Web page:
Timaruvian George Read excels at AFL in Auckland

A chance encounter with Aussie rules practice in Dunedin has seen Timaru’s George Read make the wider New Zealand training squad.


Read was at Otago University when a friend took him along to a training, after he saw a group playing in a park.

After joining up Read was hooked by the hugely popular Australian game and in 2012 he debuted for Otago in the national provincial competition against Auckland, Wellington and Canterbury.

Read’s performances for Otago saw him drafted into the Central Giants, who play in four team Auckland premier league.

His ability to shine in the premier league then caught the New Zealand coaches eye.

Read said he was delighted to have made the squad.

“The squad is mainly players from the premiership. I go up to Auckland most weekends.”

The 24-year-old plays in the midfield and admits to scoring the occasional goal.

His role is to win the ball around the stoppages and the deliver it to the forward line.

Read said people were intrigued when he told him what sport he played.

“They think it’s pretty cool, most people are interested.”

Read used to play rugby but the switch of codes has seen him excel.

“I was probably not that good (at rugby). I like the space and movement (of Aussie rules), you have a lot more space and time and it is less physical.”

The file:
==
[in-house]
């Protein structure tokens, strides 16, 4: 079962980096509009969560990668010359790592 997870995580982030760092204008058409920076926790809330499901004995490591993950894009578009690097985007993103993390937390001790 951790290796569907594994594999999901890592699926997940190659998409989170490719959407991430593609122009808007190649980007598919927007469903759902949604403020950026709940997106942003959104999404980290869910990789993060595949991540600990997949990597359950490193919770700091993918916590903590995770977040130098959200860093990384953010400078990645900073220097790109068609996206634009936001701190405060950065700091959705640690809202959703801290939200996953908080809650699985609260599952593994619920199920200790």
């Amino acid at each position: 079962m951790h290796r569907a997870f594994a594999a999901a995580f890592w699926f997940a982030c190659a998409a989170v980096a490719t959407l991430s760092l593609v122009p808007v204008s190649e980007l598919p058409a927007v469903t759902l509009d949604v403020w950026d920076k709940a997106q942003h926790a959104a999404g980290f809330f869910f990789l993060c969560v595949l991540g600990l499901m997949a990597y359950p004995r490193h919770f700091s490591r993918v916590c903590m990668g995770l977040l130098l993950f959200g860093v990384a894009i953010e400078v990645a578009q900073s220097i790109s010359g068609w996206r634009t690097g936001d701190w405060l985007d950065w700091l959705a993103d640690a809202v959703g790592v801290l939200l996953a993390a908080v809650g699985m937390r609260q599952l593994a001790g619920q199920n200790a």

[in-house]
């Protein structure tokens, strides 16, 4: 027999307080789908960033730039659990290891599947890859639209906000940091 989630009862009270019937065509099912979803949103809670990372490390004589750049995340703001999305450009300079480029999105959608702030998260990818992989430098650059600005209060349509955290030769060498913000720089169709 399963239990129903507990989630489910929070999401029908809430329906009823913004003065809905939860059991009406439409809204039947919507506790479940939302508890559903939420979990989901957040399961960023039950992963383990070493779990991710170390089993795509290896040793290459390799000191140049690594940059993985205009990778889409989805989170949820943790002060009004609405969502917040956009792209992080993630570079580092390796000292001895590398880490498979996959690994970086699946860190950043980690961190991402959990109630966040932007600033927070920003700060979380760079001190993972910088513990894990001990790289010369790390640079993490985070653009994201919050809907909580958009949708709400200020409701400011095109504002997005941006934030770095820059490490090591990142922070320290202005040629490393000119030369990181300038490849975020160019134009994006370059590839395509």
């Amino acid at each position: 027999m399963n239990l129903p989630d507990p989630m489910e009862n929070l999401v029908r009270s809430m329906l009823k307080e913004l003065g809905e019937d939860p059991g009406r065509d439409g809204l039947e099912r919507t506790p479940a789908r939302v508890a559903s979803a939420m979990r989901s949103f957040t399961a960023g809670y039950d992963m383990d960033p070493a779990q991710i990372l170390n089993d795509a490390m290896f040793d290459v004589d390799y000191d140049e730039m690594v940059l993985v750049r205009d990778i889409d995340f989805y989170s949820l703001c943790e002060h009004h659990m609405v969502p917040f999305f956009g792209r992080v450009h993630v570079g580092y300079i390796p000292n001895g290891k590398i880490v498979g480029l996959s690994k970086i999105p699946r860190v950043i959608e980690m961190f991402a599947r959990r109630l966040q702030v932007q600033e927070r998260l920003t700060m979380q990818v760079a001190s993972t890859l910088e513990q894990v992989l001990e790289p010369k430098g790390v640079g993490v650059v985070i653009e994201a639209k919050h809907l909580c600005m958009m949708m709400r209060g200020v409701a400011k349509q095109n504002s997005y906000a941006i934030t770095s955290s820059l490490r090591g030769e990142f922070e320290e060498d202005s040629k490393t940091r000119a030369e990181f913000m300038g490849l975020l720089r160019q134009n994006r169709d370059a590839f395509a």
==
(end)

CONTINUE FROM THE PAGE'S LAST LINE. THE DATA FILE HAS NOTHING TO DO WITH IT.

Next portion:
Fitness is a big key to the game, with Read running up to three kilometres in each 20 minute quarter.

As part of the squad Read will have two opportunities to make the AFL New Zealand team.

The two campaigns include an Anzac game against an Australian Academy team, to be played at Westpac Stadium in Wellington on April 24, and the International Cup in Melbourne in August.

Read said the International Cup includes any country keen to play apart from Australia.

The two campaigns will see their respective selection processes carried out independently of each other.

New Zealand head coach Rob Malone is intent in selecting the best players for each game.

“Our target is to select the best possible team for New Zealand. The ability to add or delete names from the squad, will ensure competition for spots and show case who is willing to work hard to achieve final selection”.

In Australian Rules there are 18 players on the field for each side and the New Zealand wider training squad has 50 players involved.

Read was unsure how many players the final squad would consist of.

“I’ve just got to keep playing my best.”

Read works at DB Breweries as a packing technician and funds his own way to Auckland each week.

“There is a small subsidy but I basically pay.

“There are players from all over New Zealand in the league and about half a dozen players from Christchurch also go up each week.”

While he can’t train with the team during the week Read said he focuses on fitness.

“I do quite a bit of running, as fitness is a key element.”

Since graduating Read also turned out for the Cougars in the Christchurch club competition.

“I even convinced a mate to come and play a couple of games.”

Australia Rules is the most popular sport when it comes to ground attendances across the ditch with an average of over 33,000 a game, followed by the Big Bash cricket with 30,000 and then Super Rugby with 19,000 in 2016.

There are a handful of Kiwis playing professionally in the AFL including Shane Savage (St Kilda), Dustin Martin (Richmond) and Max Gawn (Melbourne), while Brent Renouf turned out for Port Adelaide and Karmichael Hunt played four seasons with the Gold Coast Suns before switching codes again to the Reds, having first starred in league for the Brisbane Broncos.


Story – Stu Piddington stuff.co.nz